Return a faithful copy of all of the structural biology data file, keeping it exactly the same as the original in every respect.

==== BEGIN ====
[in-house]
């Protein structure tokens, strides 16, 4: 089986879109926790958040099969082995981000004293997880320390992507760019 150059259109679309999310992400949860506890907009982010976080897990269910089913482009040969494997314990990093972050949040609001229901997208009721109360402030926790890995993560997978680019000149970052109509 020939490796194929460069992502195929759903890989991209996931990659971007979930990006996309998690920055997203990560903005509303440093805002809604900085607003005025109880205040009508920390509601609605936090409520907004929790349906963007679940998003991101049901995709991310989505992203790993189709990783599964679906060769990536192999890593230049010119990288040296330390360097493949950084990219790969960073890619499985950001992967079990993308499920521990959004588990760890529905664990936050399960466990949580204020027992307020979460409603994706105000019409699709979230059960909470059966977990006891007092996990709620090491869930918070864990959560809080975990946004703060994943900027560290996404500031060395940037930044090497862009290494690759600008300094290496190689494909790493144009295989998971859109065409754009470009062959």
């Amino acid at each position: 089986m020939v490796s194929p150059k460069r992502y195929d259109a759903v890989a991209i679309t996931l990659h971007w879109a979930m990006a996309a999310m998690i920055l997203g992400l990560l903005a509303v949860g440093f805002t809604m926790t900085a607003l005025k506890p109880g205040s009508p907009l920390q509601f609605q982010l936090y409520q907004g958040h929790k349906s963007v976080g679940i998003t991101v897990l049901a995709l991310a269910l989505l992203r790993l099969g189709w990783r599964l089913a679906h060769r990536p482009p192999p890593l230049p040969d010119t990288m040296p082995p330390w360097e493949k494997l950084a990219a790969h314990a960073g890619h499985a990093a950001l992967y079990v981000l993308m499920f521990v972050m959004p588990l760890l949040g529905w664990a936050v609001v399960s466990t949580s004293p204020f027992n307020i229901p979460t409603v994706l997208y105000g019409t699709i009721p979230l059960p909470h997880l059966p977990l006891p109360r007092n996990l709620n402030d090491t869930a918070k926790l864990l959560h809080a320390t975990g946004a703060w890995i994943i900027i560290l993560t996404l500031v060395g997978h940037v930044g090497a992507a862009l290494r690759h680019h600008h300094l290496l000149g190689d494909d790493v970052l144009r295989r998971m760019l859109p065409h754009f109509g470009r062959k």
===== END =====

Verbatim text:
[in-house]
């Protein structure tokens, strides 16, 4: 089986879109926790958040099969082995981000004293997880320390992507760019 150059259109679309999310992400949860506890907009982010976080897990269910089913482009040969494997314990990093972050949040609001229901997208009721109360402030926790890995993560997978680019000149970052109509 020939490796194929460069992502195929759903890989991209996931990659971007979930990006996309998690920055997203990560903005509303440093805002809604900085607003005025109880205040009508920390509601609605936090409520907004929790349906963007679940998003991101049901995709991310989505992203790993189709990783599964679906060769990536192999890593230049010119990288040296330390360097493949950084990219790969960073890619499985950001992967079990993308499920521990959004588990760890529905664990936050399960466990949580204020027992307020979460409603994706105000019409699709979230059960909470059966977990006891007092996990709620090491869930918070864990959560809080975990946004703060994943900027560290996404500031060395940037930044090497862009290494690759600008300094290496190689494909790493144009295989998971859109065409754009470009062959």
């Amino acid at each position: 089986m020939v490796s194929p150059k460069r992502y195929d259109a759903v890989a991209i679309t996931l990659h971007w879109a979930m990006a996309a999310m998690i920055l997203g992400l990560l903005a509303v949860g440093f805002t809604m926790t900085a607003l005025k506890p109880g205040s009508p907009l920390q509601f609605q982010l936090y409520q907004g958040h929790k349906s963007v976080g679940i998003t991101v897990l049901a995709l991310a269910l989505l992203r790993l099969g189709w990783r599964l089913a679906h060769r990536p482009p192999p890593l230049p040969d010119t990288m040296p082995p330390w360097e493949k494997l950084a990219a790969h314990a960073g890619h499985a990093a950001l992967y079990v981000l993308m499920f521990v972050m959004p588990l760890l949040g529905w664990a936050v609001v399960s466990t949580s004293p204020f027992n307020i229901p979460t409603v994706l997208y105000g019409t699709i009721p979230l059960p909470h997880l059966p977990l006891p109360r007092n996990l709620n402030d090491t869930a918070k926790l864990l959560h809080a320390t975990g946004a703060w890995i994943i900027i560290l993560t996404l500031v060395g997978h940037v930044g090497a992507a862009l290494r690759h680019h600008h300094l290496l000149g190689d494909d790493v970052l144009r295989r998971m760019l859109p065409h754009f109509g470009r062959k």